Definitions for stoicˈstoʊ ɪk
This page provides all possible meanings and translations of the word stoic
a member of the ancient Greek school of philosophy founded by Zeno
"a Stoic achieves happiness by submission to destiny"
stoic, unemotional person(adj)
someone who is seemingly indifferent to emotions
seeming unaffected by pleasure or pain; impassive
"stoic courage"; "stoic patience"; "a stoical sufferer"
pertaining to Stoicism or its followers
Proponent of a school of thought, from in 300 up to about the time of Marcus Aurelius, who holds that by cultivating an understanding of the logos, or natural law, one can be free of suffering.
a person indifferent to pleasure or pain
a student of Stowe School, England.
of or relating to the Stoics or their ideas; see Stoicism
not affected by pain or distress
not displaying any external signs of being affected by pain or distress
Origin: From stoicus, from Στωϊκός, from Ποικίλη Στοά, the portico in Athens where Zeno was teaching.
a disciple of the philosopher Zeno; one of a Greek sect which held that men should be free from passion, unmoved by joy or grief, and should submit without complaint to unavoidable necessity, by which all things are governed
hence, a person not easily excited; an apathetic person; one who is apparently or professedly indifferent to pleasure or pain
alt. of Stoical
Origin: [L. stoicus, Gr. , fr. , adj., literally, of or pertaining to a colonnade, from a roofed colonnade, a porch, especially, a porch in Athens where Zeno and his successors taught.]
STOIC is a 1970s programming language, a variant of Forth.
Chambers 20th Century Dictionary
stō′ik, n. a disciple of the philosopher Zeno (340-260 B.C.), who opened his school in a colonnade called the Stoa Poikilē ('painted porch') at Athens—later Roman Stoics were Cato the Younger, Seneca, Marcus Aurelius: one indifferent to pleasure or pain.—adjs. Stō′ic, -al, pertaining to the Stoics, or to their opinions; indifferent to pleasure or pain.—adv. Stō′ically.—ns. Stō′icalness; Stō′icism, the doctrines of the Stoics, a school of ancient philosophy strongly opposed to Epicureanism in its views of life and duty: indifference to pleasure or pain. [L. Stoicus—Gr. Stōïkos—stoa, a porch.]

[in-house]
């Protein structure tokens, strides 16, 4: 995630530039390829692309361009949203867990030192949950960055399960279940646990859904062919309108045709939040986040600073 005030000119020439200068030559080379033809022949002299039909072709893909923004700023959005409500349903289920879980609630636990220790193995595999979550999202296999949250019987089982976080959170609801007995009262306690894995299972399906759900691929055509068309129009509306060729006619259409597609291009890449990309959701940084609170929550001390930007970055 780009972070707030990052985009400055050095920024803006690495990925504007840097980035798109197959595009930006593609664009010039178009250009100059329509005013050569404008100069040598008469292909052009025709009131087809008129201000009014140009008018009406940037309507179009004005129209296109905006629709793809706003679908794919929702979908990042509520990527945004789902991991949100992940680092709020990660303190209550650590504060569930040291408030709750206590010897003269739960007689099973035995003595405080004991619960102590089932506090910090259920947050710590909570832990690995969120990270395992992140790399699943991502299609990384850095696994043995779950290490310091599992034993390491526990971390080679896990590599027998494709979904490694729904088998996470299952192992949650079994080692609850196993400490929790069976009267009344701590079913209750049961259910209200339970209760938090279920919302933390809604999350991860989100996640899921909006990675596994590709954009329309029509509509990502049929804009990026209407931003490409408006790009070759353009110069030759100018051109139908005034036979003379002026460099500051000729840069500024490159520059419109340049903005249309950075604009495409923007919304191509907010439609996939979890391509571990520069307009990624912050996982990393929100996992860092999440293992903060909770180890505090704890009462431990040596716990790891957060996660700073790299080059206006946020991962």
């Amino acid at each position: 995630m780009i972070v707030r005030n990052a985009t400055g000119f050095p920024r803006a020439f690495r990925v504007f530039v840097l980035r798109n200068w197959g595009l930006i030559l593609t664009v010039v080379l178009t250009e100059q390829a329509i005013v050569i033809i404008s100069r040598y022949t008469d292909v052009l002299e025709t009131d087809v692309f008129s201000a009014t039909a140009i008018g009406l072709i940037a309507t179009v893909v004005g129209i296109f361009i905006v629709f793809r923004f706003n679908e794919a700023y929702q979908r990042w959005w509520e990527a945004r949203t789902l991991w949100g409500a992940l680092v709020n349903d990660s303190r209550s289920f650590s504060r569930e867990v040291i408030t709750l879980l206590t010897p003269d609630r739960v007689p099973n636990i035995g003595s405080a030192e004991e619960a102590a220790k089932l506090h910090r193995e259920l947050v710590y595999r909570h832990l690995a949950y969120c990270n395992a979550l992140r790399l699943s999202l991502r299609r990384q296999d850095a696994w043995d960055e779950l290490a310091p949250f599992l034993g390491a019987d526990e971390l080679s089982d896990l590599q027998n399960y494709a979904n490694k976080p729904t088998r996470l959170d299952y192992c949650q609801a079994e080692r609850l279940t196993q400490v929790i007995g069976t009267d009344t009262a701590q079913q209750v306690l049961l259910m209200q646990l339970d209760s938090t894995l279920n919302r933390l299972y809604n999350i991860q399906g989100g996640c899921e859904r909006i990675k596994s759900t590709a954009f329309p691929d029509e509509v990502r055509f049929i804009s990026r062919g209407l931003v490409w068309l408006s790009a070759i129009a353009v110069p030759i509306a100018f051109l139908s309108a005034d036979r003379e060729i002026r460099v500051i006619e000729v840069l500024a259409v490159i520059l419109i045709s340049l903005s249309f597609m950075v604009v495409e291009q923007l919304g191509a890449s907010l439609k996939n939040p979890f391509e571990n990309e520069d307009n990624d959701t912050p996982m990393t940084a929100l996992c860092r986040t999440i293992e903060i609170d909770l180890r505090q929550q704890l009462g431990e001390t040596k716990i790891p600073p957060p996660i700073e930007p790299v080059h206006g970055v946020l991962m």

The numerical value of stoic in Chaldean Numerology is: 9
The numerical value of stoic in Pythagorean Numerology is: 3
Sample Sentences & Example Usage
Our (The Stoic) motto, as you know, is live according to nature.
I'd like to believe( the criticism is about) his personality more than anything, the idea that you should be stoic when you play this game, it really should be about your merit more so than anything else, about what you've accomplished and what you've done. That's how we should judge people.
Man is never honestly the fatalist, nor even the stoic. He fights his fate, often desperately. He is forever entering bold exceptions to the rulings of the bench of gods. This fighting, no doubt, makes for human progress, for it favors the strong and the brave. It also makes for beauty, for lesser men try to escape from a hopeless and intolerable world by creating a more lovely one of their own.
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